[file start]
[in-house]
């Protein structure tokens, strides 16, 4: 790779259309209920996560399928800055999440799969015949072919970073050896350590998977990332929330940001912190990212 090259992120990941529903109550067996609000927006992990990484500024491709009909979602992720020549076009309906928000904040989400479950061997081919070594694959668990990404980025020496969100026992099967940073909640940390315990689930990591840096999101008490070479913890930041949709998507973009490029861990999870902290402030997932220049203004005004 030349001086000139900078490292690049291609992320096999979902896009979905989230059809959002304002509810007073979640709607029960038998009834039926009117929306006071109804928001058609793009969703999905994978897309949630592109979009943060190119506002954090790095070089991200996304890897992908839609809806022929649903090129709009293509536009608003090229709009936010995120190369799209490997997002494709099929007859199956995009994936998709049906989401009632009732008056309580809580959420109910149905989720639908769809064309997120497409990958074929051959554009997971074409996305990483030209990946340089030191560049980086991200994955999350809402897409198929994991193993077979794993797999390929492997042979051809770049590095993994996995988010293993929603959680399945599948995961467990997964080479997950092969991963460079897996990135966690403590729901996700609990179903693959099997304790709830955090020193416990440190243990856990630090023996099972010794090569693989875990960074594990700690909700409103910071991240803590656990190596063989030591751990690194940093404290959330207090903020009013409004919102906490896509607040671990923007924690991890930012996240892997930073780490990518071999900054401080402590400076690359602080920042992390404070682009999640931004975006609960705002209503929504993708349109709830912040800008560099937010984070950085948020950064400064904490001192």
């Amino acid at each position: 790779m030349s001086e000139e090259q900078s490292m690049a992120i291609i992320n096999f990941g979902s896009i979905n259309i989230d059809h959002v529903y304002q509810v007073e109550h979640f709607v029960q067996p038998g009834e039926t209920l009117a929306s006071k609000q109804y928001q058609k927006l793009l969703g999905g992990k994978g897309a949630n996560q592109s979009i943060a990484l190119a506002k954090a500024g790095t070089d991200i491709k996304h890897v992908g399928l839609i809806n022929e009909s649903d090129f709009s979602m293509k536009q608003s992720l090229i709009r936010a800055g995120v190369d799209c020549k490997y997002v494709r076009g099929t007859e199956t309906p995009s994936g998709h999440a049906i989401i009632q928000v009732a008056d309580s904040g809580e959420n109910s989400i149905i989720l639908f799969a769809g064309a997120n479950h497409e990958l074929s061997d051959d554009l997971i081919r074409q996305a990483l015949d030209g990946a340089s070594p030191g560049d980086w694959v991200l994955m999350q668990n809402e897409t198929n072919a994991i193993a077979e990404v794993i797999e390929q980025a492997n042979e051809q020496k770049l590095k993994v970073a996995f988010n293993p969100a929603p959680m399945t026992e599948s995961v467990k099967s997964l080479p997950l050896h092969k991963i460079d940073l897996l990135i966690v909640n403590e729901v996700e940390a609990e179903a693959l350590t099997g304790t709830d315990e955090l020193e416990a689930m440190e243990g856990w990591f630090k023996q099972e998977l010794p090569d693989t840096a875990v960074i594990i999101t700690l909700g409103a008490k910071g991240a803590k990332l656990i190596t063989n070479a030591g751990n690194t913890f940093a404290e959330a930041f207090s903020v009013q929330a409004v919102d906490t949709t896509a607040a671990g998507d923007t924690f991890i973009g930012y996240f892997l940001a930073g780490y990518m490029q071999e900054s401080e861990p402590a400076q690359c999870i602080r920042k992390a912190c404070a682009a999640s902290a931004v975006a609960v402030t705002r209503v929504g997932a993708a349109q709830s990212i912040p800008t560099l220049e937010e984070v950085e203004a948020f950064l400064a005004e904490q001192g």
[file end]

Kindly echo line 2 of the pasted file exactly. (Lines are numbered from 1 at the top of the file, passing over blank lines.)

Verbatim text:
């Protein structure tokens, strides 16, 4: 790779259309209920996560399928800055999440799969015949072919970073050896350590998977990332929330940001912190990212 090259992120990941529903109550067996609000927006992990990484500024491709009909979602992720020549076009309906928000904040989400479950061997081919070594694959668990990404980025020496969100026992099967940073909640940390315990689930990591840096999101008490070479913890930041949709998507973009490029861990999870902290402030997932220049203004005004 030349001086000139900078490292690049291609992320096999979902896009979905989230059809959002304002509810007073979640709607029960038998009834039926009117929306006071109804928001058609793009969703999905994978897309949630592109979009943060190119506002954090790095070089991200996304890897992908839609809806022929649903090129709009293509536009608003090229709009936010995120190369799209490997997002494709099929007859199956995009994936998709049906989401009632009732008056309580809580959420109910149905989720639908769809064309997120497409990958074929051959554009997971074409996305990483030209990946340089030191560049980086991200994955999350809402897409198929994991193993077979794993797999390929492997042979051809770049590095993994996995988010293993929603959680399945599948995961467990997964080479997950092969991963460079897996990135966690403590729901996700609990179903693959099997304790709830955090020193416990440190243990856990630090023996099972010794090569693989875990960074594990700690909700409103910071991240803590656990190596063989030591751990690194940093404290959330207090903020009013409004919102906490896509607040671990923007924690991890930012996240892997930073780490990518071999900054401080402590400076690359602080920042992390404070682009999640931004975006609960705002209503929504993708349109709830912040800008560099937010984070950085948020950064400064904490001192």